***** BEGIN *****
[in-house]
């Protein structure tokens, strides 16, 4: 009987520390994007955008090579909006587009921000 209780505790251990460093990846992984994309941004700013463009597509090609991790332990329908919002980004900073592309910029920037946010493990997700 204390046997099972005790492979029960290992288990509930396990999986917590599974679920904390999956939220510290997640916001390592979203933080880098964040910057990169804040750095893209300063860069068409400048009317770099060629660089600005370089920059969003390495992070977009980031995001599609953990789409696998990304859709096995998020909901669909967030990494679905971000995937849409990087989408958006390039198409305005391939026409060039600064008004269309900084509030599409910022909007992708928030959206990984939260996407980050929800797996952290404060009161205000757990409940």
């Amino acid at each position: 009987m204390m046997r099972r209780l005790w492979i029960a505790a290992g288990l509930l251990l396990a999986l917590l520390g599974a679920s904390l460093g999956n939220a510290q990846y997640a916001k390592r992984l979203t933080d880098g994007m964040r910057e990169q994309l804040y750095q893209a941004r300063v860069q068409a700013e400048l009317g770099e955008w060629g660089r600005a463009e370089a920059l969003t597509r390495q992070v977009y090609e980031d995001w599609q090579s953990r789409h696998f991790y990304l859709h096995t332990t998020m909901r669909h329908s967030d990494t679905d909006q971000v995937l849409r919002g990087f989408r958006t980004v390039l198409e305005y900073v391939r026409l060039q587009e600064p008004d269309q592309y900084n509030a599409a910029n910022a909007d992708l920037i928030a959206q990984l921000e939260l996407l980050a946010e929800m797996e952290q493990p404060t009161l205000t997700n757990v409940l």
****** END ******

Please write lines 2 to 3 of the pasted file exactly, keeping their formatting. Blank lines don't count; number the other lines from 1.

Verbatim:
């Protein structure tokens, strides 16, 4: 009987520390994007955008090579909006587009921000 209780505790251990460093990846992984994309941004700013463009597509090609991790332990329908919002980004900073592309910029920037946010493990997700 204390046997099972005790492979029960290992288990509930396990999986917590599974679920904390999956939220510290997640916001390592979203933080880098964040910057990169804040750095893209300063860069068409400048009317770099060629660089600005370089920059969003390495992070977009980031995001599609953990789409696998990304859709096995998020909901669909967030990494679905971000995937849409990087989408958006390039198409305005391939026409060039600064008004269309900084509030599409910022909007992708928030959206990984939260996407980050929800797996952290404060009161205000757990409940």
């Amino acid at each position: 009987m204390m046997r099972r209780l005790w492979i029960a505790a290992g288990l509930l251990l396990a999986l917590l520390g599974a679920s904390l460093g999956n939220a510290q990846y997640a916001k390592r992984l979203t933080d880098g994007m964040r910057e990169q994309l804040y750095q893209a941004r300063v860069q068409a700013e400048l009317g770099e955008w060629g660089r600005a463009e370089a920059l969003t597509r390495q992070v977009y090609e980031d995001w599609q090579s953990r789409h696998f991790y990304l859709h096995t332990t998020m909901r669909h329908s967030d990494t679905d909006q971000v995937l849409r919002g990087f989408r958006t980004v390039l198409e305005y900073v391939r026409l060039q587009e600064p008004d269309q592309y900084n509030a599409a910029n910022a909007d992708l920037i928030a959206q990984l921000e939260l996407l980050a946010e929800m797996e952290q493990p404060t009161l205000t997700n757990v409940l």